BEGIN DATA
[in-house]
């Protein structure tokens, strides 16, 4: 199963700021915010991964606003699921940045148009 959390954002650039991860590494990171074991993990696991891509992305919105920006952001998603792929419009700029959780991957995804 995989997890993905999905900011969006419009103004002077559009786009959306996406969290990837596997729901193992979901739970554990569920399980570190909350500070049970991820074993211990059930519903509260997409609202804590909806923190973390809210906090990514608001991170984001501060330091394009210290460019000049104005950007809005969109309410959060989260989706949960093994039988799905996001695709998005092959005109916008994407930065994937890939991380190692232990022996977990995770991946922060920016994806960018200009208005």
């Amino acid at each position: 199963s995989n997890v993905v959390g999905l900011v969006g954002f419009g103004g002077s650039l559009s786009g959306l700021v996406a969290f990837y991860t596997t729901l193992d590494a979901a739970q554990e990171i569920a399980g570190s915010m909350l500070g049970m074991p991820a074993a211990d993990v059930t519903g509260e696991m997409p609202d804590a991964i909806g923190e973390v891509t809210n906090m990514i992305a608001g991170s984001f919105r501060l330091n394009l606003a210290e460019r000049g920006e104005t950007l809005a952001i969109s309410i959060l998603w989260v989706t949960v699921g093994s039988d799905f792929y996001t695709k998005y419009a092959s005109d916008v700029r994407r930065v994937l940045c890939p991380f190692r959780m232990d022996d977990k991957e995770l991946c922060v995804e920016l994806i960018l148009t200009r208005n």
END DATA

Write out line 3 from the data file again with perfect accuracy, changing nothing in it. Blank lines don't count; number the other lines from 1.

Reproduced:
């Amino acid at each position: 199963s995989n997890v993905v959390g999905l900011v969006g954002f419009g103004g002077s650039l559009s786009g959306l700021v996406a969290f990837y991860t596997t729901l193992d590494a979901a739970q554990e990171i569920a399980g570190s915010m909350l500070g049970m074991p991820a074993a211990d993990v059930t519903g509260e696991m997409p609202d804590a991964i909806g923190e973390v891509t809210n906090m990514i992305a608001g991170s984001f919105r501060l330091n394009l606003a210290e460019r000049g920006e104005t950007l809005a952001i969109s309410i959060l998603w989260v989706t949960v699921g093994s039988d799905f792929y996001t695709k998005y419009a092959s005109d916008v700029r994407r930065v994937l940045c890939p991380f190692r959780m232990d022996d977990k991957e995770l991946c922060v995804e920016l994806i960018l148009t200009r208005n």